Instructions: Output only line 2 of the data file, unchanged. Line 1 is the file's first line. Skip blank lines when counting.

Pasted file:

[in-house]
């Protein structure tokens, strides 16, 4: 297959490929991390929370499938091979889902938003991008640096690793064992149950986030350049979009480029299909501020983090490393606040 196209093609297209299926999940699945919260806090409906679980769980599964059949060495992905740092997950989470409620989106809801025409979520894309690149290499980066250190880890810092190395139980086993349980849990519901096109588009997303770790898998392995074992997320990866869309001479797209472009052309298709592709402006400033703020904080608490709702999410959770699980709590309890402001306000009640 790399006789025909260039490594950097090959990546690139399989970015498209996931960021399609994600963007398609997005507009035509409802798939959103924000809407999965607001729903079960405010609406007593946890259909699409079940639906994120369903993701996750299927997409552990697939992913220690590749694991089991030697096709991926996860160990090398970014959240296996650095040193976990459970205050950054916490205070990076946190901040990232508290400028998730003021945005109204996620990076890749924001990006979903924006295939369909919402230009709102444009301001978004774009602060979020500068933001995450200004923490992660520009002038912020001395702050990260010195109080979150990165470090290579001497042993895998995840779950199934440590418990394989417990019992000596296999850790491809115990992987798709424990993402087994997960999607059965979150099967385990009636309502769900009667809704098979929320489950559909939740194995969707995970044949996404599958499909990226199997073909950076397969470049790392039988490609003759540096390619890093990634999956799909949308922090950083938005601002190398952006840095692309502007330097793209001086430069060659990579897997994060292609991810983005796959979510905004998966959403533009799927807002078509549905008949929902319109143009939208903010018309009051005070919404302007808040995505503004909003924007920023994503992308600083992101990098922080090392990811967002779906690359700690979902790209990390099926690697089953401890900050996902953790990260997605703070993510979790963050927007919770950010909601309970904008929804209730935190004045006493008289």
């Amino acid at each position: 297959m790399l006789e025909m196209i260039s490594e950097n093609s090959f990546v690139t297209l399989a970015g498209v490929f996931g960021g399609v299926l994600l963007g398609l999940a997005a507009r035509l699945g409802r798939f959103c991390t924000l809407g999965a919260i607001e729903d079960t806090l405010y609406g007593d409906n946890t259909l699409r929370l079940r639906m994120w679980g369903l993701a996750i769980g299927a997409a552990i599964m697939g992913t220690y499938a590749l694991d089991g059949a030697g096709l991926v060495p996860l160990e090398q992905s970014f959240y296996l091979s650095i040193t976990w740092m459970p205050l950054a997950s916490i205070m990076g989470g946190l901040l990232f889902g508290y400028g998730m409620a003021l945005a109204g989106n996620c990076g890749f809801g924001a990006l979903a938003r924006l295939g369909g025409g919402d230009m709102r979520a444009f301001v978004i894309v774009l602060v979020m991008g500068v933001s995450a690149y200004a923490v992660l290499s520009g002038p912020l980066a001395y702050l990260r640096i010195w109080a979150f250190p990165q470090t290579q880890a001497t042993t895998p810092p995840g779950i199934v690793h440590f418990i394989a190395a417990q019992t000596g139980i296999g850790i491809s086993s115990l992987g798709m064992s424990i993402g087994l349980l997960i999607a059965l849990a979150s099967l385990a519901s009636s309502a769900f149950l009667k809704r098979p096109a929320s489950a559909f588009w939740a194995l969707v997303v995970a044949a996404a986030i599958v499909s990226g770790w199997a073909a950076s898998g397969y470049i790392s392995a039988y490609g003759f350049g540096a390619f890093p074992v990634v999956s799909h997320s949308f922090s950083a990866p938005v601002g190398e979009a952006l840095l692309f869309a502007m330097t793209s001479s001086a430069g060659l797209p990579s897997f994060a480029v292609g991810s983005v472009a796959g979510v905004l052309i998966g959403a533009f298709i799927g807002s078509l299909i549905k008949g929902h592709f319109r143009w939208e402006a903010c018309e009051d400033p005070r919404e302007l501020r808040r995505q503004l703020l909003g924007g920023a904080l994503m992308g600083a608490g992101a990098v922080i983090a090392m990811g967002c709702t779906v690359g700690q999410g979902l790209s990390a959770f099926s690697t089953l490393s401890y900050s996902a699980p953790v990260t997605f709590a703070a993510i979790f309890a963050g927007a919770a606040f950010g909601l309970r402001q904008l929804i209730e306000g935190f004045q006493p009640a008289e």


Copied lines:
């Protein structure tokens, strides 16, 4: 297959490929991390929370499938091979889902938003991008640096690793064992149950986030350049979009480029299909501020983090490393606040 196209093609297209299926999940699945919260806090409906679980769980599964059949060495992905740092997950989470409620989106809801025409979520894309690149290499980066250190880890810092190395139980086993349980849990519901096109588009997303770790898998392995074992997320990866869309001479797209472009052309298709592709402006400033703020904080608490709702999410959770699980709590309890402001306000009640 790399006789025909260039490594950097090959990546690139399989970015498209996931960021399609994600963007398609997005507009035509409802798939959103924000809407999965607001729903079960405010609406007593946890259909699409079940639906994120369903993701996750299927997409552990697939992913220690590749694991089991030697096709991926996860160990090398970014959240296996650095040193976990459970205050950054916490205070990076946190901040990232508290400028998730003021945005109204996620990076890749924001990006979903924006295939369909919402230009709102444009301001978004774009602060979020500068933001995450200004923490992660520009002038912020001395702050990260010195109080979150990165470090290579001497042993895998995840779950199934440590418990394989417990019992000596296999850790491809115990992987798709424990993402087994997960999607059965979150099967385990009636309502769900009667809704098979929320489950559909939740194995969707995970044949996404599958499909990226199997073909950076397969470049790392039988490609003759540096390619890093990634999956799909949308922090950083938005601002190398952006840095692309502007330097793209001086430069060659990579897997994060292609991810983005796959979510905004998966959403533009799927807002078509549905008949929902319109143009939208903010018309009051005070919404302007808040995505503004909003924007920023994503992308600083992101990098922080090392990811967002779906690359700690979902790209990390099926690697089953401890900050996902953790990260997605703070993510979790963050927007919770950010909601309970904008929804209730935190004045006493008289």